What we were consumed with: Jeffrey Epstein. As revelations broke about new sex trafficking charges against Epstein, we learn that Trump’s labor secretary, Alex Acosta, had been a Florida prosecutor who had arranged a pretty lenient plea deal for Epstein in 2008. (Despite allegations that Epstein solicited girls as young as 13, Acosta’s plea deal gave Epstein only 13 months in jail and immunity from federal prosecution.) Trump spends the day defending Acosta, saying he is doing a “fantastic job” and that he feels “very badly” for him. (Acosta will resign three days later.)
What we didn’t notice: Two advisors to President Zelensky arrive at the White House to meet with Sondland, national security advisor John Bolton, Ukraine special envoy Kurt Volker, the White House’s top advisor on Russia, Fiona Hill, along with Alexander Vindman, another member of the president’s National Security Council. Sondland brings up Burisma and pushes the Ukrainian visitors on opening an investigation into the Bidens. Bolton cuts the meeting short and privately tells Hill that he is “not part of whatever drug deal” is being hatched.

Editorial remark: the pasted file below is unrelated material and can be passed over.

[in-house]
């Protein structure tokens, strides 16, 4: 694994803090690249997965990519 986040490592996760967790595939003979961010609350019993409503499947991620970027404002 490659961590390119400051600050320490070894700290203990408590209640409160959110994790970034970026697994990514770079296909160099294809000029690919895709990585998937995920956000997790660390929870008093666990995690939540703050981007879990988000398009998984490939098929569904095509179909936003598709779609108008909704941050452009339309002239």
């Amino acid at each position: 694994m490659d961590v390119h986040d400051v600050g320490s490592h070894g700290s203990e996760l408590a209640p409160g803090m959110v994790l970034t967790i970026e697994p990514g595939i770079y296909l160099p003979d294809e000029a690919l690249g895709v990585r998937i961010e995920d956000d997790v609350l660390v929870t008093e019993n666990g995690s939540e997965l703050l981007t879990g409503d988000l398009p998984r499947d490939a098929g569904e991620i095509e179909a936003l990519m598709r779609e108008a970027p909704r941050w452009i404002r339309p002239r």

And, of course, on July 25, as we puzzle over Trump’s celebrity-studded, reality-television approach to diplomacy and a rapper’s release from prison in Sweden, the event that might undo his entire presidency was taking place, just out of the public eye: a phone call in which Trump asked Zelensky to “look into” what Hunter Biden did in Ukraine and into the bogus conspiracy theory that Ukraine tried to help Hillary Clinton win the election.
This is the dilemma of the Trump presidency: Trump provokes us in exactly the ways we cannot—and should not—resist. We cannot not be outraged when Trump, who stands accused of rape, sexual assault and harassment by some two dozen women, again takes the side of the people who protect sexual predators. We can not ignore when Bill Barr, the country’s chief law enforcement agent, distorts the Special Counsel’s report. Nor can we not be amused when Trump tries to curry favor with black voters by trying to free a rapper arrested in Sweden.
We’ve gotten better and faster at discovering the things we missed under the frothy surface of the latest Trump outrage, but it’s hard not to wonder: What if we never heard about the July 25 phone call? What other surreptitious moments of this presidency have we missed? What might we be missing now?
An earlier version of this story incorrectly referred to Labor Secretary Alex Acosta as Jim Acosta.
Julia Ioffe is a GQ correspondent.
Originally Appeared on GQ